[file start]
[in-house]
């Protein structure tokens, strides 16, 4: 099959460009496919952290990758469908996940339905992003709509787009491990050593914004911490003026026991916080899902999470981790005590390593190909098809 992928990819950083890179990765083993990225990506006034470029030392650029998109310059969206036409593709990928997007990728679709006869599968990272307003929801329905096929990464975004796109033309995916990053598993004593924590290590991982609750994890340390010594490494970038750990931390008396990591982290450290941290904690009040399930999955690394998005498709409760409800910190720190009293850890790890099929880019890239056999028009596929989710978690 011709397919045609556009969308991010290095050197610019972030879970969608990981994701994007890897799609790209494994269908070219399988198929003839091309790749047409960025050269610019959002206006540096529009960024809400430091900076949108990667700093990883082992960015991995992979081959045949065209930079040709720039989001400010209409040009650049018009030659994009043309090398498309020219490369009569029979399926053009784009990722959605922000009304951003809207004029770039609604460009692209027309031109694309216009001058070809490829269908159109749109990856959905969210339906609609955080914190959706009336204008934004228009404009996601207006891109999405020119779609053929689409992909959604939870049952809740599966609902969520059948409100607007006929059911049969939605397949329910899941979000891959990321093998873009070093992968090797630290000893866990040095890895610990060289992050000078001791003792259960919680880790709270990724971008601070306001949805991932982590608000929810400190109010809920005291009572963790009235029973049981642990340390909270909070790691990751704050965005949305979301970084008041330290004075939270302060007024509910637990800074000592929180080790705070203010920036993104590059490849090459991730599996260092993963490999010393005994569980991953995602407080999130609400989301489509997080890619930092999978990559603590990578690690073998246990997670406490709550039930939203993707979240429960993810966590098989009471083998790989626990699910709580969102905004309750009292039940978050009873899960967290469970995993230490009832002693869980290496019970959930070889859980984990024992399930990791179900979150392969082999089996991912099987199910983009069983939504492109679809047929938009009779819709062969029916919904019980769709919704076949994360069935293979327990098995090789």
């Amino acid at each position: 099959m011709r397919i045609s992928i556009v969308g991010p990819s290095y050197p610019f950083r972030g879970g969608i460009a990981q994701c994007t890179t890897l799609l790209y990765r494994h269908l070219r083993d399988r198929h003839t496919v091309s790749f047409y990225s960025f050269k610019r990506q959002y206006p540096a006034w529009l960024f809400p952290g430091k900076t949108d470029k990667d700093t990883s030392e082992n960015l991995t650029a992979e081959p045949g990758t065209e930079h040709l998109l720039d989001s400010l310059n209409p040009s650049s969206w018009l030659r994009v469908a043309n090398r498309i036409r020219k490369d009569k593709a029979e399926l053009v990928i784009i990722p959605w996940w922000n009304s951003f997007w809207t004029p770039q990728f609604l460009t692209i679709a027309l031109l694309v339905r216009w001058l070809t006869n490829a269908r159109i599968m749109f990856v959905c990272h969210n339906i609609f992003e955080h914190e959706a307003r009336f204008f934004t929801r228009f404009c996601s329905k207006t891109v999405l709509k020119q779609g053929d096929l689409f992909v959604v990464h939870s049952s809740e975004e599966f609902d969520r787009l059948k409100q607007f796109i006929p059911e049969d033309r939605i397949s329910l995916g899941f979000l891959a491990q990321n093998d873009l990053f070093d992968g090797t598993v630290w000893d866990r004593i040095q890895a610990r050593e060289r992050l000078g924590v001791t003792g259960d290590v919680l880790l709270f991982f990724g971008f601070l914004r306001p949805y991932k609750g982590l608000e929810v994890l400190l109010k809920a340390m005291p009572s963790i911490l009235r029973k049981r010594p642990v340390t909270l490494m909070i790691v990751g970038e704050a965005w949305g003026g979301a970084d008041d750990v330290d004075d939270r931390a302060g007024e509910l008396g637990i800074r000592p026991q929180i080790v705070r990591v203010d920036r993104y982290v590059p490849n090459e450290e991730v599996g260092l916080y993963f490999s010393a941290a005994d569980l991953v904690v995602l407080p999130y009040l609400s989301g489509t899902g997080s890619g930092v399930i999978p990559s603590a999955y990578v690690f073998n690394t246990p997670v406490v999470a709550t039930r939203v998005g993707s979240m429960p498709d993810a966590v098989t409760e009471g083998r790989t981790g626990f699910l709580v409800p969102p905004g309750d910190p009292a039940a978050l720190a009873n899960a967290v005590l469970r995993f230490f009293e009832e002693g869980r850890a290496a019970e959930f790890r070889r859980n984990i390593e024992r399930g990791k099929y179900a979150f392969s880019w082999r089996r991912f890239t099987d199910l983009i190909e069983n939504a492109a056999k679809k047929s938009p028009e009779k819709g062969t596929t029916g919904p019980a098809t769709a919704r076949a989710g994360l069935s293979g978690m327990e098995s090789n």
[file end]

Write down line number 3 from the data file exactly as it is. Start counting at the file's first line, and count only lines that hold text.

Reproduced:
């Amino acid at each position: 099959m011709r397919i045609s992928i556009v969308g991010p990819s290095y050197p610019f950083r972030g879970g969608i460009a990981q994701c994007t890179t890897l799609l790209y990765r494994h269908l070219r083993d399988r198929h003839t496919v091309s790749f047409y990225s960025f050269k610019r990506q959002y206006p540096a006034w529009l960024f809400p952290g430091k900076t949108d470029k990667d700093t990883s030392e082992n960015l991995t650029a992979e081959p045949g990758t065209e930079h040709l998109l720039d989001s400010l310059n209409p040009s650049s969206w018009l030659r994009v469908a043309n090398r498309i036409r020219k490369d009569k593709a029979e399926l053009v990928i784009i990722p959605w996940w922000n009304s951003f997007w809207t004029p770039q990728f609604l460009t692209i679709a027309l031109l694309v339905r216009w001058l070809t006869n490829a269908r159109i599968m749109f990856v959905c990272h969210n339906i609609f992003e955080h914190e959706a307003r009336f204008f934004t929801r228009f404009c996601s329905k207006t891109v999405l709509k020119q779609g053929d096929l689409f992909v959604v990464h939870s049952s809740e975004e599966f609902d969520r787009l059948k409100q607007f796109i006929p059911e049969d033309r939605i397949s329910l995916g899941f979000l891959a491990q990321n093998d873009l990053f070093d992968g090797t598993v630290w000893d866990r004593i040095q890895a610990r050593e060289r992050l000078g924590v001791t003792g259960d290590v919680l880790l709270f991982f990724g971008f601070l914004r306001p949805y991932k609750g982590l608000e929810v994890l400190l109010k809920a340390m005291p009572s963790i911490l009235r029973k049981r010594p642990v340390t909270l490494m909070i790691v990751g970038e704050a965005w949305g003026g979301a970084d008041d750990v330290d004075d939270r931390a302060g007024e509910l008396g637990i800074r000592p026991q929180i080790v705070r990591v203010d920036r993104y982290v590059p490849n090459e450290e991730v599996g260092l916080y993963f490999s010393a941290a005994d569980l991953v904690v995602l407080p999130y009040l609400s989301g489509t899902g997080s890619g930092v399930i999978p990559s603590a999955y990578v690690f073998n690394t246990p997670v406490v999470a709550t039930r939203v998005g993707s979240m429960p498709d993810a966590v098989t409760e009471g083998r790989t981790g626990f699910l709580v409800p969102p905004g309750d910190p009292a039940a978050l720190a009873n899960a967290v005590l469970r995993f230490f009293e009832e002693g869980r850890a290496a019970e959930f790890r070889r859980n984990i390593e024992r399930g990791k099929y179900a979150f392969s880019w082999r089996r991912f890239t099987d199910l983009i190909e069983n939504a492109a056999k679809k047929s938009p028009e009779k819709g062969t596929t029916g919904p019980a098809t769709a919704r076949a989710g994360l069935s293979g978690m327990e098995s090789n």